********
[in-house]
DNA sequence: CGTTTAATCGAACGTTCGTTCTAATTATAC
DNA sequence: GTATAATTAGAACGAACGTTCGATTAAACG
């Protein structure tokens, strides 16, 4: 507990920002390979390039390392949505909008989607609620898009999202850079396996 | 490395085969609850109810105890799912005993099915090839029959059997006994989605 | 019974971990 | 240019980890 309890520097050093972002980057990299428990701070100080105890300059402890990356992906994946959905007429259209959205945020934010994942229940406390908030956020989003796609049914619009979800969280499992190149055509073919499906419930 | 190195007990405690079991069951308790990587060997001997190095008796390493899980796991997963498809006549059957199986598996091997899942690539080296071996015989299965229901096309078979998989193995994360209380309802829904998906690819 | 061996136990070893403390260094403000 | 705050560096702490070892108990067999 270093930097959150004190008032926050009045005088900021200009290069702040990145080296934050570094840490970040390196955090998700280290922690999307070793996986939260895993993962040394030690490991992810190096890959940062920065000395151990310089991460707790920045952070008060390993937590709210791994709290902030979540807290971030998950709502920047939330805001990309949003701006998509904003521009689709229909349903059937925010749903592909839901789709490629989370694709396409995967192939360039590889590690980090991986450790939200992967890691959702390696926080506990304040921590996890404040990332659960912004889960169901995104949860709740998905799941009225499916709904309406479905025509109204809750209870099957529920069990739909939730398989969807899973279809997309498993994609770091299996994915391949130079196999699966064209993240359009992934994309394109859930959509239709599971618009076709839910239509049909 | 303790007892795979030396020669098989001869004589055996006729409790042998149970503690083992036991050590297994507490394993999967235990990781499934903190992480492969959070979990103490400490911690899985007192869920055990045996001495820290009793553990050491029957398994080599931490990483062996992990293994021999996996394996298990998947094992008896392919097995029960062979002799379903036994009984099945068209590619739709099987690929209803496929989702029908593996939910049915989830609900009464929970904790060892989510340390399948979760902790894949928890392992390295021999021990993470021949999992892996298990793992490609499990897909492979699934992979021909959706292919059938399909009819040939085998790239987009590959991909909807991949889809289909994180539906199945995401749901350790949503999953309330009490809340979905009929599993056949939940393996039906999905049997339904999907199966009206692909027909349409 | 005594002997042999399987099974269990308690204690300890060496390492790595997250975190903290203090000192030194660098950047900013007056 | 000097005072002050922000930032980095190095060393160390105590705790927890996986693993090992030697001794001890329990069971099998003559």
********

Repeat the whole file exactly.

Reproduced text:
[in-house]
DNA sequence: CGTTTAATCGAACGTTCGTTCTAATTATAC
DNA sequence: GTATAATTAGAACGAACGTTCGATTAAACG
């Protein structure tokens, strides 16, 4: 507990920002390979390039390392949505909008989607609620898009999202850079396996 | 490395085969609850109810105890799912005993099915090839029959059997006994989605 | 019974971990 | 240019980890 309890520097050093972002980057990299428990701070100080105890300059402890990356992906994946959905007429259209959205945020934010994942229940406390908030956020989003796609049914619009979800969280499992190149055509073919499906419930 | 190195007990405690079991069951308790990587060997001997190095008796390493899980796991997963498809006549059957199986598996091997899942690539080296071996015989299965229901096309078979998989193995994360209380309802829904998906690819 | 061996136990070893403390260094403000 | 705050560096702490070892108990067999 270093930097959150004190008032926050009045005088900021200009290069702040990145080296934050570094840490970040390196955090998700280290922690999307070793996986939260895993993962040394030690490991992810190096890959940062920065000395151990310089991460707790920045952070008060390993937590709210791994709290902030979540807290971030998950709502920047939330805001990309949003701006998509904003521009689709229909349903059937925010749903592909839901789709490629989370694709396409995967192939360039590889590690980090991986450790939200992967890691959702390696926080506990304040921590996890404040990332659960912004889960169901995104949860709740998905799941009225499916709904309406479905025509109204809750209870099957529920069990739909939730398989969807899973279809997309498993994609770091299996994915391949130079196999699966064209993240359009992934994309394109859930959509239709599971618009076709839910239509049909 | 303790007892795979030396020669098989001869004589055996006729409790042998149970503690083992036991050590297994507490394993999967235990990781499934903190992480492969959070979990103490400490911690899985007192869920055990045996001495820290009793553990050491029957398994080599931490990483062996992990293994021999996996394996298990998947094992008896392919097995029960062979002799379903036994009984099945068209590619739709099987690929209803496929989702029908593996939910049915989830609900009464929970904790060892989510340390399948979760902790894949928890392992390295021999021990993470021949999992892996298990793992490609499990897909492979699934992979021909959706292919059938399909009819040939085998790239987009590959991909909807991949889809289909994180539906199945995401749901350790949503999953309330009490809340979905009929599993056949939940393996039906999905049997339904999907199966009206692909027909349409 | 005594002997042999399987099974269990308690204690300890060496390492790595997250975190903290203090000192030194660098950047900013007056 | 000097005072002050922000930032980095190095060393160390105590705790927890996986693993090992030697001794001890329990069971099998003559």